Jeffreys failed to satisfy the FSA that he had assessed the affordability of recommended mortgage contracts and relied too heavily on customers’ affordability declarations.
The FSA says he did not put in place adequate procedures to counter the risk of his business being used by customers to commit mortgage fraud.
Jeffreys was also unable to demonstrate to the FSA that he carried out training, supervision and monitoring of advisory staff and in some instances he failed to disclose to clients the additional fees payable as a result of his use of packagers to source products.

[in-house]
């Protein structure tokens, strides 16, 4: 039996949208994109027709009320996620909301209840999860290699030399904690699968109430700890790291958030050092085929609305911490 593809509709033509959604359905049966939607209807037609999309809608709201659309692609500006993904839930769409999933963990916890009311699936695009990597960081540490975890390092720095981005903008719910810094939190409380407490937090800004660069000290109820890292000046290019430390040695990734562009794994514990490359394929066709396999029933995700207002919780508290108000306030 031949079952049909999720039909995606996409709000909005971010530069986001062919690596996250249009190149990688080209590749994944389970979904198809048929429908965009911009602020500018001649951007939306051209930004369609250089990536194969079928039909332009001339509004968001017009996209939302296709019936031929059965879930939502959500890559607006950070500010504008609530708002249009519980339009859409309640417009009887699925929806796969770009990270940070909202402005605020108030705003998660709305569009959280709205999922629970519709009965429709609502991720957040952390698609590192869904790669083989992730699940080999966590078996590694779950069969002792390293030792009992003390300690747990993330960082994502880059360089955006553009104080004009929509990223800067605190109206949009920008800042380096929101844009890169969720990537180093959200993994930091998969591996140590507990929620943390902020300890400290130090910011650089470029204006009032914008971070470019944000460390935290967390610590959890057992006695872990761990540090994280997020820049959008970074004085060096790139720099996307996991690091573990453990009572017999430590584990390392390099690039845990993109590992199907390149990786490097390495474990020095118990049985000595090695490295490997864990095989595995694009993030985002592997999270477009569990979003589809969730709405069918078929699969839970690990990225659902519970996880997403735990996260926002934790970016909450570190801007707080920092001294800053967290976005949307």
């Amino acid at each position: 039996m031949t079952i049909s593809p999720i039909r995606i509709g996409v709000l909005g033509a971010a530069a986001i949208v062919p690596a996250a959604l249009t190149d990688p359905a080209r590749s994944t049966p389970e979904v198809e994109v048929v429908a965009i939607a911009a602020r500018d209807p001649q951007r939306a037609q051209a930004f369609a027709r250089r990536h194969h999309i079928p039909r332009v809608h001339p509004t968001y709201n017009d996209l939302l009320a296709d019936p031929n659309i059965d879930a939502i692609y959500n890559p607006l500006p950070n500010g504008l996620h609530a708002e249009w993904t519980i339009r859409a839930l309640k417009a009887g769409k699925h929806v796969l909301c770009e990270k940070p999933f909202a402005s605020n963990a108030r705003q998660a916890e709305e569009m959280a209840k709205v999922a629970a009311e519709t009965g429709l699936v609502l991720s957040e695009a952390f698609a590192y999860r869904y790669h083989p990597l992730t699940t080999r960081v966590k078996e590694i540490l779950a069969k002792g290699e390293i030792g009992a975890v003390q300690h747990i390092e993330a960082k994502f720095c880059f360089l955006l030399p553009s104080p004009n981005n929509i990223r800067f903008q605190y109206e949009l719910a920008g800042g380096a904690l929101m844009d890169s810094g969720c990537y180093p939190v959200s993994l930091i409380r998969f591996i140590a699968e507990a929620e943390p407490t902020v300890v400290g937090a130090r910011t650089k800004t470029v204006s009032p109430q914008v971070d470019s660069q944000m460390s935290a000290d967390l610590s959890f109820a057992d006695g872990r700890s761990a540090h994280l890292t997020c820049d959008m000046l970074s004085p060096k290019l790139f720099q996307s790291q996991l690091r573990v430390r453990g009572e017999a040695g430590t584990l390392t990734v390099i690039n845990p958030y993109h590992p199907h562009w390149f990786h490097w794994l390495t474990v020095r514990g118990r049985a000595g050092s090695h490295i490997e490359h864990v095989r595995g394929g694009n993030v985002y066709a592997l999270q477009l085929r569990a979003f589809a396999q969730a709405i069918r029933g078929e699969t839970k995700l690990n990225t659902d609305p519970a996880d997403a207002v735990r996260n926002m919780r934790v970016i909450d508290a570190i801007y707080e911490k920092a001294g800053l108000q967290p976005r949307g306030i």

FSA head of retail enforcement Jonathan Phelan says: “Mortgage brokers are entitled to rely on information provided by customers about their incomes, but asking customers to sign a declaration that they can afford the mortgage repayments does not absolve brokers from taking steps to assess and record whether the recommended contracts are affordable and suitable.
“In all of the client files we reviewed we found that the customers had made false declarations about their incomes, and Mr Jeffreys simply accepted this information at face value. Consequently his business was more at risk of being used to commit mortgage fraud.”